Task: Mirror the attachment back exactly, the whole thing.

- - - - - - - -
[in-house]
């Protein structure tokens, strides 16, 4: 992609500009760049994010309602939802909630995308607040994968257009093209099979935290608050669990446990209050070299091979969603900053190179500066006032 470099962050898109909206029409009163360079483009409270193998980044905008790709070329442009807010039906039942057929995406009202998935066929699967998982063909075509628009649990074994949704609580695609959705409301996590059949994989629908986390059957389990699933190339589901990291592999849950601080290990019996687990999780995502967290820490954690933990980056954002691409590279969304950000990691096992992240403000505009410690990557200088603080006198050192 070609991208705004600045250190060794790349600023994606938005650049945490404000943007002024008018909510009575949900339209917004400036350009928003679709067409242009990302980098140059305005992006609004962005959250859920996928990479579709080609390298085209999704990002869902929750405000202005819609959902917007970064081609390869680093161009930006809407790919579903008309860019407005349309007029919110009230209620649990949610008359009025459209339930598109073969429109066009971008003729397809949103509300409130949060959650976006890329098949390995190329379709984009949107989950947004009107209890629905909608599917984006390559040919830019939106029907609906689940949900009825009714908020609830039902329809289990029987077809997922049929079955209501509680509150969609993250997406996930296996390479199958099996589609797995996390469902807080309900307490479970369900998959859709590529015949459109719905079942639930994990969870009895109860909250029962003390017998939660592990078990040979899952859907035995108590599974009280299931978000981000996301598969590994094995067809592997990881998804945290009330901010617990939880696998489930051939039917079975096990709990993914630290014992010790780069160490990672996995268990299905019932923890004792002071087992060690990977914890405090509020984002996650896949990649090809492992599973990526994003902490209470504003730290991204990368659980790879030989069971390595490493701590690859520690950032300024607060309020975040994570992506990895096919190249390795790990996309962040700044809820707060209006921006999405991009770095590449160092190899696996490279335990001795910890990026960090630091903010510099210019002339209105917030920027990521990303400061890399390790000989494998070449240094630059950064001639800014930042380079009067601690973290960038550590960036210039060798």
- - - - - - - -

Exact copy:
[in-house]
């Protein structure tokens, strides 16, 4: 992609500009760049994010309602939802909630995308607040994968257009093209099979935290608050669990446990209050070299091979969603900053190179500066006032 470099962050898109909206029409009163360079483009409270193998980044905008790709070329442009807010039906039942057929995406009202998935066929699967998982063909075509628009649990074994949704609580695609959705409301996590059949994989629908986390059957389990699933190339589901990291592999849950601080290990019996687990999780995502967290820490954690933990980056954002691409590279969304950000990691096992992240403000505009410690990557200088603080006198050192 070609991208705004600045250190060794790349600023994606938005650049945490404000943007002024008018909510009575949900339209917004400036350009928003679709067409242009990302980098140059305005992006609004962005959250859920996928990479579709080609390298085209999704990002869902929750405000202005819609959902917007970064081609390869680093161009930006809407790919579903008309860019407005349309007029919110009230209620649990949610008359009025459209339930598109073969429109066009971008003729397809949103509300409130949060959650976006890329098949390995190329379709984009949107989950947004009107209890629905909608599917984006390559040919830019939106029907609906689940949900009825009714908020609830039902329809289990029987077809997922049929079955209501509680509150969609993250997406996930296996390479199958099996589609797995996390469902807080309900307490479970369900998959859709590529015949459109719905079942639930994990969870009895109860909250029962003390017998939660592990078990040979899952859907035995108590599974009280299931978000981000996301598969590994094995067809592997990881998804945290009330901010617990939880696998489930051939039917079975096990709990993914630290014992010790780069160490990672996995268990299905019932923890004792002071087992060690990977914890405090509020984002996650896949990649090809492992599973990526994003902490209470504003730290991204990368659980790879030989069971390595490493701590690859520690950032300024607060309020975040994570992506990895096919190249390795790990996309962040700044809820707060209006921006999405991009770095590449160092190899696996490279335990001795910890990026960090630091903010510099210019002339209105917030920027990521990303400061890399390790000989494998070449240094630059950064001639800014930042380079009067601690973290960038550590960036210039060798």